In a new effort to reduce duplication and ensure the U.S. government operates more efficiently, 137 federal data centers have been identified by the Obama Administration as unnecessary overlap and scheduled for shut down this year.
The planned consolidation of these and hundreds of other data centers over the next four and a half years is expected to save more than $3 billion for American taxpayers.
Since 1998, the number of Federal data centers has risen from 432 to more than 2,000, according to Vivek Kundra, the Federal Chief Information Officer.
“The proliferation of infrastructure has created an environment that enables redundant systems and applications to sprout like weeds – with hundreds of redundant applications, more than 24,000 websites and hundreds of HR and financial management systems across the government.”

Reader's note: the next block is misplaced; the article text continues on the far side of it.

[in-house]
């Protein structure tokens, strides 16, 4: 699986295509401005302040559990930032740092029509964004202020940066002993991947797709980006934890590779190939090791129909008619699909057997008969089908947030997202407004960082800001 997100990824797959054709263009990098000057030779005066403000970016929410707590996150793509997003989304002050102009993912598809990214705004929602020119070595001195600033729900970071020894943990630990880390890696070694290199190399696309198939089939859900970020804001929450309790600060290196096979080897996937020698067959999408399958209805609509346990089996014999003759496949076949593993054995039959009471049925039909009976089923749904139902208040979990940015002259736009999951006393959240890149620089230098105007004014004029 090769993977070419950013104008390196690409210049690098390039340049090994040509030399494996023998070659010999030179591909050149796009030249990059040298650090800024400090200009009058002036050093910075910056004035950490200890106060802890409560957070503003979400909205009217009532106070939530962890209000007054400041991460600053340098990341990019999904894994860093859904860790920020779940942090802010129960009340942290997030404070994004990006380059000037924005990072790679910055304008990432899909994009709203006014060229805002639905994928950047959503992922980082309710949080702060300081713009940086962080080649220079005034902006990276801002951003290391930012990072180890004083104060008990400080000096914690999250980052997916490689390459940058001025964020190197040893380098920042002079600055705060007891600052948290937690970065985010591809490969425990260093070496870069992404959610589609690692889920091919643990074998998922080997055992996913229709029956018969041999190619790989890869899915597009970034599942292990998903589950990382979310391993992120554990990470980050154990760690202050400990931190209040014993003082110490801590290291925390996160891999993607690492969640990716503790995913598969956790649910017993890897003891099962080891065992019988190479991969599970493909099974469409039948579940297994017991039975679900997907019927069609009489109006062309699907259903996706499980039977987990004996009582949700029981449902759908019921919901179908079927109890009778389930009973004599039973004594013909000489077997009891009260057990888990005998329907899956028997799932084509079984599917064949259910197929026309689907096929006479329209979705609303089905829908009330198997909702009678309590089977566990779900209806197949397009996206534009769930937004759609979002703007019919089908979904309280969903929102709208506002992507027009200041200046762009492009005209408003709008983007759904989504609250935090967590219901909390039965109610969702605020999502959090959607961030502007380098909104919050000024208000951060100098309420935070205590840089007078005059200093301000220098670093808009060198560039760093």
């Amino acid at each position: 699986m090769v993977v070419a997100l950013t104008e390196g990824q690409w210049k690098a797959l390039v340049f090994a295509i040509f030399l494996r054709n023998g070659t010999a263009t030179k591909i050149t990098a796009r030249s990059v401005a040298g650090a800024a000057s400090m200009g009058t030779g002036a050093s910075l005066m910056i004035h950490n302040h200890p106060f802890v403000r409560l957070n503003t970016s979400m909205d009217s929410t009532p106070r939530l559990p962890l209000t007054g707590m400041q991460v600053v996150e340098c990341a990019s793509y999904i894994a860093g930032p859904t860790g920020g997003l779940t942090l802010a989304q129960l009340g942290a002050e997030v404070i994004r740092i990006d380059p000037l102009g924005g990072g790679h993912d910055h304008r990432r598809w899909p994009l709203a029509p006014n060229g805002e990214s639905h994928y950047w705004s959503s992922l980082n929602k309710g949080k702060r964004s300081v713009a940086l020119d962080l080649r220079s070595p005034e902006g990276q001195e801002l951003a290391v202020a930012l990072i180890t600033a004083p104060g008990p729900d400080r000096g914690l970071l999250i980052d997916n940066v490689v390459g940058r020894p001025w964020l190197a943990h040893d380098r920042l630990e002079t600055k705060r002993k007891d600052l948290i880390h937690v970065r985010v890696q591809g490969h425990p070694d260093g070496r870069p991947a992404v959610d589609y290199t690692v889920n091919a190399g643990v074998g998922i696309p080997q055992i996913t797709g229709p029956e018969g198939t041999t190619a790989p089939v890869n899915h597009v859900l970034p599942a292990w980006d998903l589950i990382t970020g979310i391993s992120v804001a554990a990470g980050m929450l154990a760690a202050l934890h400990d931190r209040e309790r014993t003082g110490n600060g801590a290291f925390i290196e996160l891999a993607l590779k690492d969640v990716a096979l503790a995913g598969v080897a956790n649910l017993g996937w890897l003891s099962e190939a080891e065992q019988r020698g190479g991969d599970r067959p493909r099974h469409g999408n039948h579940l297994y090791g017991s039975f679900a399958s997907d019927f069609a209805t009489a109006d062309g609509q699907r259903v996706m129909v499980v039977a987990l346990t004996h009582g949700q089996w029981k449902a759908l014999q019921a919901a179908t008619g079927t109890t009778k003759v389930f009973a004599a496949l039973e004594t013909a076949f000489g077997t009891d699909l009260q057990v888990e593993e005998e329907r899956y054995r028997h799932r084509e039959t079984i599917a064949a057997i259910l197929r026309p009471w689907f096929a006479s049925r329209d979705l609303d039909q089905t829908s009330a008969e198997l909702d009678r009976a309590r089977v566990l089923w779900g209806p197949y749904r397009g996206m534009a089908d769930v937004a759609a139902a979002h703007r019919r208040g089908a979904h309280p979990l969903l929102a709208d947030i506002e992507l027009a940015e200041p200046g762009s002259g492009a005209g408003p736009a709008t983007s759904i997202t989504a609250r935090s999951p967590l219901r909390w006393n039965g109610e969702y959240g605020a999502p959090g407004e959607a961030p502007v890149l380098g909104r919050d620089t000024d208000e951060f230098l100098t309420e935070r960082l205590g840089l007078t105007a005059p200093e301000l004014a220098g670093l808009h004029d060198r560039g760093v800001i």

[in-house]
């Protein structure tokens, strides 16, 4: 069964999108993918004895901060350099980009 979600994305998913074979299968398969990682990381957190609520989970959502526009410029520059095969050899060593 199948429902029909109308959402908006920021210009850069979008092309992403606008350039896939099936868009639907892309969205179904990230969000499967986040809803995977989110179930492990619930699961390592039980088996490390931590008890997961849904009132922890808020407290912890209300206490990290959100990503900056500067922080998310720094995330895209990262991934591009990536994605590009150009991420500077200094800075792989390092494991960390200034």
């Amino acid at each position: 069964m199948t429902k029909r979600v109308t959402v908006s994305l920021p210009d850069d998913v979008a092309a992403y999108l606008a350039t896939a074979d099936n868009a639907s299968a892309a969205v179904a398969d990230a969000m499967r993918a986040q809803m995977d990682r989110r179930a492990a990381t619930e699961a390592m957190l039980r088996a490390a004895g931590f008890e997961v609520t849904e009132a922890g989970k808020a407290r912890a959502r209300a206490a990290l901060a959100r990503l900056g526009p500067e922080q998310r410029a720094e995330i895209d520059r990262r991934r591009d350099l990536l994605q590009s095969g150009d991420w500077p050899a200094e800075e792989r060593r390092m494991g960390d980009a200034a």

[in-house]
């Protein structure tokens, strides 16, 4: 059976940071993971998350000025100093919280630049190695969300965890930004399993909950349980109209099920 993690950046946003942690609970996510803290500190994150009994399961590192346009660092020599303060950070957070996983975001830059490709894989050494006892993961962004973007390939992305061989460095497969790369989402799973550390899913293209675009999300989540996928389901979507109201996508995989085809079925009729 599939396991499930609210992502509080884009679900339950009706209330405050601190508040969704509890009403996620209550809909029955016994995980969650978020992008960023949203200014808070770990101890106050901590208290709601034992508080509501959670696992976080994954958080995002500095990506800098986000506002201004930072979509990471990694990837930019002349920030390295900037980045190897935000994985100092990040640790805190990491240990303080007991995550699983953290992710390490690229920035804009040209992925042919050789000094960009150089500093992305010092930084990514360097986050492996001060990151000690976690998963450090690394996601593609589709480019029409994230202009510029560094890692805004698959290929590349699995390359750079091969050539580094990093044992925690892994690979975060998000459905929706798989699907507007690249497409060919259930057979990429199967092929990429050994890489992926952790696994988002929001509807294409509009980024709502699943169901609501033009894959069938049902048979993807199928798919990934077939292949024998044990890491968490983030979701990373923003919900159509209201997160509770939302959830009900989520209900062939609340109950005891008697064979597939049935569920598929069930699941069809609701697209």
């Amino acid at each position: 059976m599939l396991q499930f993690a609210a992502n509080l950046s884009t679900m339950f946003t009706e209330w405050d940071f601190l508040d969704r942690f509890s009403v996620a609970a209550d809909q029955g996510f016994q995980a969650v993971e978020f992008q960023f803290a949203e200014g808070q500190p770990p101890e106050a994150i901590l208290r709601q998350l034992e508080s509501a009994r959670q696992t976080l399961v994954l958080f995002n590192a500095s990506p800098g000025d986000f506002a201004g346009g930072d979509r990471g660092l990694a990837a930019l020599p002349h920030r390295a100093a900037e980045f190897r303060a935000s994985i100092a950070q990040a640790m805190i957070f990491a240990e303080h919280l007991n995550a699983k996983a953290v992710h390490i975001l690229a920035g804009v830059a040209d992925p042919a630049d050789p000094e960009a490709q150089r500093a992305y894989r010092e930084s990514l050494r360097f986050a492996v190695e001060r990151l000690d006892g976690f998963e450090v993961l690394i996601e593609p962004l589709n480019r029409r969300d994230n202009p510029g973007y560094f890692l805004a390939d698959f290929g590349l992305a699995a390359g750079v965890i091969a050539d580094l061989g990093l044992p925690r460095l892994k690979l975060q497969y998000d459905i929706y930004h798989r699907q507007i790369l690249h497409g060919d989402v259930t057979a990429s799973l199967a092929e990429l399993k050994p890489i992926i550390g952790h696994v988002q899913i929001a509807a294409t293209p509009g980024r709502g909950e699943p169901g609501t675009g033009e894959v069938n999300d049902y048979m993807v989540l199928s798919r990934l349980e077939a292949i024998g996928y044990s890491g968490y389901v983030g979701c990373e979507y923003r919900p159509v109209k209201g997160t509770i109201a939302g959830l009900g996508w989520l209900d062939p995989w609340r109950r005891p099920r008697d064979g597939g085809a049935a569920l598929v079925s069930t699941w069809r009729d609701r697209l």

To crack down on the wasteful spending, Kundra announced last week his agency’s plans to close 137 data centers by the end of 2011, of which 39 have already been shut down.
“HHS is shutting down a data center in Rockville, Maryland that is 14,992 square feet and requires $1.2 million annually for electricity costs alone,” said Kundra.
In total, the agency plans to shutdown at least 800 data centers nationwide, some 40% of its inventory.